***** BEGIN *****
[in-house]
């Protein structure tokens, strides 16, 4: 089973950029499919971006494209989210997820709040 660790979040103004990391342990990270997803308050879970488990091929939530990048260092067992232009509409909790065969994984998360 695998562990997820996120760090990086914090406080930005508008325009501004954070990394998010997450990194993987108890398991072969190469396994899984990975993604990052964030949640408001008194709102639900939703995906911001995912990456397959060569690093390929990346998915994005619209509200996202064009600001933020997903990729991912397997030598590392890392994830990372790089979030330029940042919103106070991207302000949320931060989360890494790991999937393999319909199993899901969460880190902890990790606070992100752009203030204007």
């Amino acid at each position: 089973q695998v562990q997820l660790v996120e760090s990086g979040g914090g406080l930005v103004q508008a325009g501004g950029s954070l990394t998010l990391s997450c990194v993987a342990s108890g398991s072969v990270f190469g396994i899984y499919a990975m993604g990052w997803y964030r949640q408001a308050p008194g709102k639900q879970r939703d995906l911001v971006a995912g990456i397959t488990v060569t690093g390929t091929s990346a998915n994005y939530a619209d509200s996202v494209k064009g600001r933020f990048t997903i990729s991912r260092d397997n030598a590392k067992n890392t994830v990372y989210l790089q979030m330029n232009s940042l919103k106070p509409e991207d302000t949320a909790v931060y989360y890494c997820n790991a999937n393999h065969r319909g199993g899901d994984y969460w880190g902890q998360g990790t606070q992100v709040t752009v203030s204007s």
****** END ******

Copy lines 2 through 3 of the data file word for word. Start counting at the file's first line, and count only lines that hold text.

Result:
């Protein structure tokens, strides 16, 4: 089973950029499919971006494209989210997820709040 660790979040103004990391342990990270997803308050879970488990091929939530990048260092067992232009509409909790065969994984998360 695998562990997820996120760090990086914090406080930005508008325009501004954070990394998010997450990194993987108890398991072969190469396994899984990975993604990052964030949640408001008194709102639900939703995906911001995912990456397959060569690093390929990346998915994005619209509200996202064009600001933020997903990729991912397997030598590392890392994830990372790089979030330029940042919103106070991207302000949320931060989360890494790991999937393999319909199993899901969460880190902890990790606070992100752009203030204007």
């Amino acid at each position: 089973q695998v562990q997820l660790v996120e760090s990086g979040g914090g406080l930005v103004q508008a325009g501004g950029s954070l990394t998010l990391s997450c990194v993987a342990s108890g398991s072969v990270f190469g396994i899984y499919a990975m993604g990052w997803y964030r949640q408001a308050p008194g709102k639900q879970r939703d995906l911001v971006a995912g990456i397959t488990v060569t690093g390929t091929s990346a998915n994005y939530a619209d509200s996202v494209k064009g600001r933020f990048t997903i990729s991912r260092d397997n030598a590392k067992n890392t994830v990372y989210l790089q979030m330029n232009s940042l919103k106070p509409e991207d302000t949320a909790v931060y989360y890494c997820n790991a999937n393999h065969r319909g199993g899901d994984y969460w880190g902890q998360g990790t606070q992100v709040t752009v203030s204007s």